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I haven't been doing it very long. I was really struggling with my insulin levels and then I tried LC and then decided to go right to NK. It was ok in LC but nowhere near as good as it is in NK. Before I lost 40lbs doing a HC diet with a lot of exercise. But with my genetic history that probably wasn't a good idea, even though it worked. I am actually trying to cut down my exercise drastically, no more than 1 hour a day, and I would like to cut that down even further, but right now my body is used to a lot of exercise, so I have to reduce that gradually.

For me NK means a better quality of life. I just don't have a lot of energy to work out, but maybe I just have to wait it out until my body makes the adjustment. I've been functioning on a HC diet for years, my body is probably just very confused right now.
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Old 01-09-2013, 05:54 AM   #8
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I was thinking of trying to eat one tablespoon of coconut oil before my next run to see if it helps ..... maybe you should try it? A coffee or a green tea before working out would probably also improve your endurance a bit.

And maybe on other days you could try a brisk, 1 hour walk?

Also, do you have energy for a quick "eruption" type of workout? You could try the tabata sprints (4 minutes).

I do believe that cortisol goes hand-in-hand with long bouts of cardio. So, I just jog for fun now and do short bursts of weight training. It is slowly helping me gain some muscle. My body wasn't changing for the better at all with long cardio - instead, it just made me gain.

I'm really surprised that you lost all your weight by working out! It seemed to have the opposite effect for me. Why did you write that it "wasn't good for your genetic history"?
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Old 01-09-2013, 09:19 PM   #9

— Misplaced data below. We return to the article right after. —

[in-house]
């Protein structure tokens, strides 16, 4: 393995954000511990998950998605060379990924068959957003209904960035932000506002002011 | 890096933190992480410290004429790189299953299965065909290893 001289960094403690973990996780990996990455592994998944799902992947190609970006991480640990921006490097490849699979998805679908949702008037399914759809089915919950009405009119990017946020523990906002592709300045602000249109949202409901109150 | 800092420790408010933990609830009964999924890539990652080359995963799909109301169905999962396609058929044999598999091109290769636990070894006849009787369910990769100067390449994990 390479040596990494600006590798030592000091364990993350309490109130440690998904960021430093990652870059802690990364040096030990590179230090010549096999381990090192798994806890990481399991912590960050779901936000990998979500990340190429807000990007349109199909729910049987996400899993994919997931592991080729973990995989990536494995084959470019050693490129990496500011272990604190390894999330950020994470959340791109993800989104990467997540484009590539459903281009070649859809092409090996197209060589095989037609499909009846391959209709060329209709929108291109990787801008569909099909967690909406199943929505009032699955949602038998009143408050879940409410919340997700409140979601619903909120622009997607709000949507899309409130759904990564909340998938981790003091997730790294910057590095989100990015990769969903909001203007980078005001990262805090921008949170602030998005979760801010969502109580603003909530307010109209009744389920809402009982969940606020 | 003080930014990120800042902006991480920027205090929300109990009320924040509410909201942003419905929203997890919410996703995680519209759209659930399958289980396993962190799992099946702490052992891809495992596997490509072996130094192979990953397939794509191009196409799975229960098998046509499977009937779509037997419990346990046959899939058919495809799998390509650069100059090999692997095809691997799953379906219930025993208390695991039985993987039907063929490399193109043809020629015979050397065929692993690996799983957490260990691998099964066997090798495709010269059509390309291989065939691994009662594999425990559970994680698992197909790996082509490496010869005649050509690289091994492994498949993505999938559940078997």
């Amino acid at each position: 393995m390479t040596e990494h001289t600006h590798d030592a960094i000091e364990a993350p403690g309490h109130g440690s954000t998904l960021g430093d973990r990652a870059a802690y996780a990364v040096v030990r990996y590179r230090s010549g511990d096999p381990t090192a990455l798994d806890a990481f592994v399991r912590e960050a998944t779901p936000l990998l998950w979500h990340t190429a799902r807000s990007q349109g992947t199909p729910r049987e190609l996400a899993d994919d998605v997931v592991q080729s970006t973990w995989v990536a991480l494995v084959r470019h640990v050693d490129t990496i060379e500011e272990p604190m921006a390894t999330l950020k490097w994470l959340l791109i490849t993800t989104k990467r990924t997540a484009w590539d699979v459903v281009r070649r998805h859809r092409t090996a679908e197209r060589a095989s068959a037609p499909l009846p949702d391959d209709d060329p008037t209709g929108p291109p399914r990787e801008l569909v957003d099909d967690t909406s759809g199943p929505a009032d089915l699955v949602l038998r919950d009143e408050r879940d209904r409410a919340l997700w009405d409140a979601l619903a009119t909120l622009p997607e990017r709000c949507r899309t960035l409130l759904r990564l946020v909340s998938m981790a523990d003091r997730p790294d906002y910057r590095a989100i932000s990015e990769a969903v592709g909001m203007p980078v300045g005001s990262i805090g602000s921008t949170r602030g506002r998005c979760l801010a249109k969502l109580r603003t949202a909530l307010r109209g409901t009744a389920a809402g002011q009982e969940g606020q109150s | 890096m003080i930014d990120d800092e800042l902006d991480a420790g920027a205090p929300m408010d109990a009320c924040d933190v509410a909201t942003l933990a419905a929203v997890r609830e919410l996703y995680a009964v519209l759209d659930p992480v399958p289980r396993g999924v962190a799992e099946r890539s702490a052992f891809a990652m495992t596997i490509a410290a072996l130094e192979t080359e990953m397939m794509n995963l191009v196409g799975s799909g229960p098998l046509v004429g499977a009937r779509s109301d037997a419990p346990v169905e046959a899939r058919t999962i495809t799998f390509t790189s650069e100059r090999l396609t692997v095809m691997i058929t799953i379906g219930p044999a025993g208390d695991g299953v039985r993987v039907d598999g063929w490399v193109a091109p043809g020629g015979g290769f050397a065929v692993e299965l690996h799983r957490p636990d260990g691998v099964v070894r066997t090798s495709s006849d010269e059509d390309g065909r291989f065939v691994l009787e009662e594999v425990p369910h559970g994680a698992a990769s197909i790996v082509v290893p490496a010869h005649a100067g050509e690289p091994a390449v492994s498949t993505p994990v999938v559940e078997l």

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Quote:
Originally Posted by Punkin View Post
I am new to understanding how ketosis works. I have been in ketosis for approximately 3 weeks now and I am fairly active. On Saturday I went out XC skiing for about an hour, which is a sport that takes a lot of energy, but I was only out for an hour. It is fairly high in cardio demands.

Anyways, I felt a little down in energy, and although I could do it in a ketogenic state, it certainly wasn't as good as when my body was functioning on high carb. Then after I went home, I felt completely drained and this lasted nearly two days. I didn't not feel sick, just utterly exhausted and could barely get out of bed Sunday Morning. I think what I might have experienced was something close to what "bonking" feels like. But if I am in ketosis, why would this happen? If my body knows how to use fat for energy and I have a lot of body fat, not to mention the fact that I am feeding my body tons of fat per day, why do I feel this way? What is going on?

If anyone has an idea please explain it to me. I have ordered the performance book but it hasn't arrived yet. It said it may take another 4 weeks for me to get it.
I was in ketosis and losing weight for several weeks until my workouts (running) got easier. I felt the same way- IF I got thru the workout, then the recovery knocked me down for 1-2 days...like you said, not sick but just incredibly wiped out. But also, my running suffered as well (speed, strength etc)

My therory? Essentially IMHO, there is an initial adaptation (you feel cruddy, then feel great) for day to day life which everyone goes thru when going into ketosis, but it seems like many people take a while longer to fully adapt to use primarily fat for fuel during workouts/cardio exercise. Honestly, it took me about 10 weeks before I felt like my 'old' self running- and then I could go forever.
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Old 01-10-2013, 05:01 AM   #10
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Quote:
Originally Posted by unna View Post
I was thinking of trying to eat one tablespoon of coconut oil before my next run to see if it helps ..... maybe you should try it? A coffee or a green tea before working out would probably also improve your endurance a bit.